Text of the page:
R. Williams

The Indian rickshaw driver in Jaipur, his hair slick with some unfamiliar oil— his clothes painfully worn, but cleanly pressed—will tell you his name is Raj. This is what all the drivers will tell you while they hustle after you: "Miss, call me Raj." You do not need to know their real names nor do you need to know his. It is the time and the circumstance. You need only to step into his cab.

His name is Raj and he smiles like a hook that is coated in black velvet and his legs are long like all the men in the streets. And like those men, his eyes move over you and under you and beside you in a way that means he would like to eat you. Each man comes to you like you are dragging them along with you. Your name may be unimportant, but your body is not. You are white and you are wearing clothes that do not drape loosely, that are not colored, there is no dark beauty in you, but there is a hot thing between your legs. There might be a scent you exude, an earth thing that smells like rotting fruit, your white skin soft to the touch; you imagine then, the men, animals like yourself, following you hungry for an unfamiliar thing.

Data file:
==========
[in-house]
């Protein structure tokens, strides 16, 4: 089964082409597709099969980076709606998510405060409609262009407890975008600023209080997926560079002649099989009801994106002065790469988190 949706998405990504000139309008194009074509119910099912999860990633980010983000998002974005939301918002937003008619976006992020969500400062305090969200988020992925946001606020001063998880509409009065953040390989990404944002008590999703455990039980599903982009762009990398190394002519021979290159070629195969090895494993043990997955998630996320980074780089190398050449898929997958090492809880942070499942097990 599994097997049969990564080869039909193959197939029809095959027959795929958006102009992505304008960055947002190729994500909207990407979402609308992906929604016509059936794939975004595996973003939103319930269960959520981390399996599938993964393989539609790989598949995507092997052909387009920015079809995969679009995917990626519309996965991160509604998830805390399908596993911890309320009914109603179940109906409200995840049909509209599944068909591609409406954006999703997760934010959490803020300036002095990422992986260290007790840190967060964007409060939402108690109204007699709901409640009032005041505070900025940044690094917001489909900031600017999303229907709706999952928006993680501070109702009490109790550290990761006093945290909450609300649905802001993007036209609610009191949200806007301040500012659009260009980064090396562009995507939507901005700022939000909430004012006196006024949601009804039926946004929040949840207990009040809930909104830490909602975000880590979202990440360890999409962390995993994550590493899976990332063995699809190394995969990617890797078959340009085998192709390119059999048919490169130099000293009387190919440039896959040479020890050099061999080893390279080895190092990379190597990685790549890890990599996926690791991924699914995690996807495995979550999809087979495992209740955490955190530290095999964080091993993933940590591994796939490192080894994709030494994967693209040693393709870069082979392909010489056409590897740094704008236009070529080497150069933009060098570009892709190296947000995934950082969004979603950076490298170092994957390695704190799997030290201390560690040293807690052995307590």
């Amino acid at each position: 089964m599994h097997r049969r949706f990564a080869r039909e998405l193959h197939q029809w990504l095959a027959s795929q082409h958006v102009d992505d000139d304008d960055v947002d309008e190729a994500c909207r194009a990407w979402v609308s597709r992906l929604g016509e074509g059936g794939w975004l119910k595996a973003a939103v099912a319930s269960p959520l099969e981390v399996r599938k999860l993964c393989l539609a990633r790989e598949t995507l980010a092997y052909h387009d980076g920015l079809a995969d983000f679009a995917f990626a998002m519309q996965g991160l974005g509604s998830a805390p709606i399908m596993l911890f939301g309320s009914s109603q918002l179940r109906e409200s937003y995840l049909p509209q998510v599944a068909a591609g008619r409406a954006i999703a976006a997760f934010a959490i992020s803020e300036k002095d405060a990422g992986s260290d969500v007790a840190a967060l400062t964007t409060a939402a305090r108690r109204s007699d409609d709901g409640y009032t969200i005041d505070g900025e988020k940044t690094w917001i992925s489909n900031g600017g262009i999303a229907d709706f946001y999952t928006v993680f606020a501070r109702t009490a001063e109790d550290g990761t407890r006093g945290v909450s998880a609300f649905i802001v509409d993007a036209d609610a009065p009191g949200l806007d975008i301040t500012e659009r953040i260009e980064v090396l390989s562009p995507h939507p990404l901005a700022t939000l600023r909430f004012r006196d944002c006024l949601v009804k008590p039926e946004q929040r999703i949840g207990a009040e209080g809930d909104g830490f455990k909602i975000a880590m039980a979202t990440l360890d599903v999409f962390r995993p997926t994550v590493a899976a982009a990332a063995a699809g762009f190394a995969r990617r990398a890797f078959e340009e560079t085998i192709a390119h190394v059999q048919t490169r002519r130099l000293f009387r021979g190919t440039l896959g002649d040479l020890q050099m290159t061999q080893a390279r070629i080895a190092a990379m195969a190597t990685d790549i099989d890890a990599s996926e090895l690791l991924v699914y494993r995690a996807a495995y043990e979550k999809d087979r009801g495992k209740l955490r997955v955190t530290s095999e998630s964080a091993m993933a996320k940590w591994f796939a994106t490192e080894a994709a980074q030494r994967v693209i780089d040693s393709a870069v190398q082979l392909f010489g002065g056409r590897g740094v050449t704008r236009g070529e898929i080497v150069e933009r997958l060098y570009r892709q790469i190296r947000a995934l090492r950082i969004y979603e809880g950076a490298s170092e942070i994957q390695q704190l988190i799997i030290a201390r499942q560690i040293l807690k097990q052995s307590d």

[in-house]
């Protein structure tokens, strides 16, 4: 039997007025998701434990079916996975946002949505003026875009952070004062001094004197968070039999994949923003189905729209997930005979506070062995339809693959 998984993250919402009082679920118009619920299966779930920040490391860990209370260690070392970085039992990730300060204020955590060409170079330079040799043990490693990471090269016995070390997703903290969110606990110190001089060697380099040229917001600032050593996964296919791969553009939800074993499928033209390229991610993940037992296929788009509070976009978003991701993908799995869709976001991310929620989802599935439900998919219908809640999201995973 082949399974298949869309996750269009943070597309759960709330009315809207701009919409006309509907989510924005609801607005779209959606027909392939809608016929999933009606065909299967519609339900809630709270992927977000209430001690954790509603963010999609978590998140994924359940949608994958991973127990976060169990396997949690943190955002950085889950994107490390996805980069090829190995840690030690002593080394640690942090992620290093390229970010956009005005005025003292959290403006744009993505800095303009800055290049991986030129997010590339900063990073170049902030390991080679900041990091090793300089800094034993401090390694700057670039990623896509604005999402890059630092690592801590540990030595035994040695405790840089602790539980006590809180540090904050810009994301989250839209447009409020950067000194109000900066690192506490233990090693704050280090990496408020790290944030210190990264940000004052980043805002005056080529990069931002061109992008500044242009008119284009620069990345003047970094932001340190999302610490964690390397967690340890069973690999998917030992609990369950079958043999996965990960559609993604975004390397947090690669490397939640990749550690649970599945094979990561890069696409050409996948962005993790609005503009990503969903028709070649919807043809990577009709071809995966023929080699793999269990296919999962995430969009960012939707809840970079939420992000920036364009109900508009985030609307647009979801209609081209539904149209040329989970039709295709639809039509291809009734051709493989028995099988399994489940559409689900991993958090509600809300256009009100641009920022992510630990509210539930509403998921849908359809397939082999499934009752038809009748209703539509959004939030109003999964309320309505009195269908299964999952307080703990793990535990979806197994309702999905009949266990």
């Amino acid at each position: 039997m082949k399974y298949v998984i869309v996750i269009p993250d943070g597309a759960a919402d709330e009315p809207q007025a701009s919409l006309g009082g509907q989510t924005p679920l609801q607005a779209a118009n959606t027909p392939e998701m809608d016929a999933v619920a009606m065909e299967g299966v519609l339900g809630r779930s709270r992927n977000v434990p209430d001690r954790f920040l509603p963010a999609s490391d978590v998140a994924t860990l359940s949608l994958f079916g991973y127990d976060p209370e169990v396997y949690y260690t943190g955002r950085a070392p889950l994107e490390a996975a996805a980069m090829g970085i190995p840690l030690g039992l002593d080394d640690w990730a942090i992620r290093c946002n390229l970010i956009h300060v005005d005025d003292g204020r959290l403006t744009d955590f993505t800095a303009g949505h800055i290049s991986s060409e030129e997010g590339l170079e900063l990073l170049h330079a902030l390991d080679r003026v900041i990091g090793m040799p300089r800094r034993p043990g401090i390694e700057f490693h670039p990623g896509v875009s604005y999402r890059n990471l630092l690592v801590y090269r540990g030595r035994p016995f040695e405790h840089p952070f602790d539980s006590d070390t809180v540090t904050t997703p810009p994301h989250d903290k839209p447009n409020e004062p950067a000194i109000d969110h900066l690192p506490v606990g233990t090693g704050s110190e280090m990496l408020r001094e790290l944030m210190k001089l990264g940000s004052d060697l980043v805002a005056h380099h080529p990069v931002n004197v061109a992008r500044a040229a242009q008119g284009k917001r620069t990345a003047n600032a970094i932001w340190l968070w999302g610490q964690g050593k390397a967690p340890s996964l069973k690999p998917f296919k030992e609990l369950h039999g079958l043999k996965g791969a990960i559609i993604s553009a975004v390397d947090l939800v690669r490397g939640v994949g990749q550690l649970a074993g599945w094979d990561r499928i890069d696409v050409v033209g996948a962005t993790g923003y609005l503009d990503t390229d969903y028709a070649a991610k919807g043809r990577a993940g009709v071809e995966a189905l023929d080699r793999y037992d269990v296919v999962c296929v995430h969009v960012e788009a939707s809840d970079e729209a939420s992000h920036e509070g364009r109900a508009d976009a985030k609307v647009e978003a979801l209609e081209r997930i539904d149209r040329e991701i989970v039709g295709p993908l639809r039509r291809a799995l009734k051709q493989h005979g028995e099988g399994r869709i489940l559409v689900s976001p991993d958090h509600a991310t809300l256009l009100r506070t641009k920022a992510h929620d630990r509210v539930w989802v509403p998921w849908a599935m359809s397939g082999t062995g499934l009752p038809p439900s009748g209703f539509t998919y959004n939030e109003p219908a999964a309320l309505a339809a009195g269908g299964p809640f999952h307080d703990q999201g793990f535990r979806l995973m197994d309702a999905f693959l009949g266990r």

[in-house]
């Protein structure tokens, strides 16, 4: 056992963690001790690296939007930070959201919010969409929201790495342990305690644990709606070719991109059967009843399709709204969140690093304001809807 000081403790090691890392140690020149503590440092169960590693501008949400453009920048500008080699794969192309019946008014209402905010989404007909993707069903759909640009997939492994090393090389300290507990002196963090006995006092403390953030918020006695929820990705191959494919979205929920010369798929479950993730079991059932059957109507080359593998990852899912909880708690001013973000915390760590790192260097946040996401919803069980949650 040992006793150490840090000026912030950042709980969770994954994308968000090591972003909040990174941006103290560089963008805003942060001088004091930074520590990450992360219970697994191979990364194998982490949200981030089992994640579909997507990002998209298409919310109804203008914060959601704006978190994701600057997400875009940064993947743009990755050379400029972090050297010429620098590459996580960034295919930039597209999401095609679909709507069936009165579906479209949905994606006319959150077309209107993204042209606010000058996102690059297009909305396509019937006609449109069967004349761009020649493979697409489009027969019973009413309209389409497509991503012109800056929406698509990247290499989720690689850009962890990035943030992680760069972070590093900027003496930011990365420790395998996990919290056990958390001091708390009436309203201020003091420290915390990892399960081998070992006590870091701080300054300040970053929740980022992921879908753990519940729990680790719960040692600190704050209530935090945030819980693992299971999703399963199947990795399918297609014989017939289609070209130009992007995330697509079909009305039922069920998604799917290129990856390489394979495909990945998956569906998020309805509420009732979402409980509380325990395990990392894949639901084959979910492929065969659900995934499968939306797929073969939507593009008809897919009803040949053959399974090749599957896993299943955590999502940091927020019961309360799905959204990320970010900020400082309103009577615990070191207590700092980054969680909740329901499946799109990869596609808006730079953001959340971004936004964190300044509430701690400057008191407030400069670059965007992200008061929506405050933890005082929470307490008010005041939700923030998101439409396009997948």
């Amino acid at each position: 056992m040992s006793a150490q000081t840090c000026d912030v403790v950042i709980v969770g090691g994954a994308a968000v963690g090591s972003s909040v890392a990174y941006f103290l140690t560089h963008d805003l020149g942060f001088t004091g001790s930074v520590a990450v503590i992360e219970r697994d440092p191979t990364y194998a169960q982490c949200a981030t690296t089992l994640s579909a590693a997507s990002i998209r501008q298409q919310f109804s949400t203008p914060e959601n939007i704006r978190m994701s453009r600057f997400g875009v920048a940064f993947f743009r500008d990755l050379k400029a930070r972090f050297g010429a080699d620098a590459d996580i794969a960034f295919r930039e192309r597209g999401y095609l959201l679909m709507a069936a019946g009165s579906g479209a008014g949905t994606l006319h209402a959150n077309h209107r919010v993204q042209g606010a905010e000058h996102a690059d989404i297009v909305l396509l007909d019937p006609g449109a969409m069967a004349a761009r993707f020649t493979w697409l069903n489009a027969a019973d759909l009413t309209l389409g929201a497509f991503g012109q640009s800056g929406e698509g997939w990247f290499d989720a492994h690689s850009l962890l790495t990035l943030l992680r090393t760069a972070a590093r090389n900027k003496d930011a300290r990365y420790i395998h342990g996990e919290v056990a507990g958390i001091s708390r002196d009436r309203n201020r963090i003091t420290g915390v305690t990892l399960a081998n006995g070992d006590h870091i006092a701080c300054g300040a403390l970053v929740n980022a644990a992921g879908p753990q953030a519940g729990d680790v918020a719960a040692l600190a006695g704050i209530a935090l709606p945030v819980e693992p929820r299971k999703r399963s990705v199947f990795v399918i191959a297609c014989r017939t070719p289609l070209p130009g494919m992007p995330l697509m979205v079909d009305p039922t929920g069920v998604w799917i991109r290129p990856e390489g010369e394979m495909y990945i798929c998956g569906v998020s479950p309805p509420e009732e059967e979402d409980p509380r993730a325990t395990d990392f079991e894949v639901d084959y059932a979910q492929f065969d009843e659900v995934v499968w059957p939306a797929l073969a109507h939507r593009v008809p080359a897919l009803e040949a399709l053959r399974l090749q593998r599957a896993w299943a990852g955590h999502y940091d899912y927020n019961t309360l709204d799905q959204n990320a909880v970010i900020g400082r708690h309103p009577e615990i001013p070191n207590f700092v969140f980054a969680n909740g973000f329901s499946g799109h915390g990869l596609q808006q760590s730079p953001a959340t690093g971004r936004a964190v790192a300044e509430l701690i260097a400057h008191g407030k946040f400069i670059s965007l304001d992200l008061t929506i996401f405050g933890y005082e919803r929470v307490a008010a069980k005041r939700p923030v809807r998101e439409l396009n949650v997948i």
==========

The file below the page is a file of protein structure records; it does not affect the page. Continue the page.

Yet, Raj has slept with other white women. He is familiar with your kind.  You will learn that part of the courtship between a foreign man and a white woman is to tell you this in a way that is like sharing a shameful secret, but one which means simultaneously to provoke and provide. The confession lets you know there is a way to enter into an exchange, an understanding. By day, women pay Raj to take them through the city and at night, at night. In this time and circumstance, you do not need to ask any questions about what happens at night. All you need to know is you are dragging men like you are the tree you passed in the bazaar, its yellow birds clacking up like screams and everyone dancing around it.

If you sleep with one man on this trip, you will sleep with two. It is the time, the circumstance, and you have already fucked in a room high in the mountains as if your life had suddenly become a film. It is as if you have arrived in a script, the way your Nepalese guide seduced you, and you slept under all the blankets, the Himalayas outside the window, alone in a large resort in the off-season. Even now, only a week later, you cannot remember his body, exactly. This is the currency of tourism. Your body, the light thing, their bodies, the dark thing—contrasts that call for interpenetration, a kind of spending.

Raj pulls the rickshaw into a dark alley. He tells you to lean forward and because it is the time and the circumstance, you do. You have paid him and he will pay you. He promises his dark hands, the palms white, can make your breasts larger. And, because it feels as if a film is laying itself out and in the next scene of this film you already know the pleasure of him touching you, you open your shirt.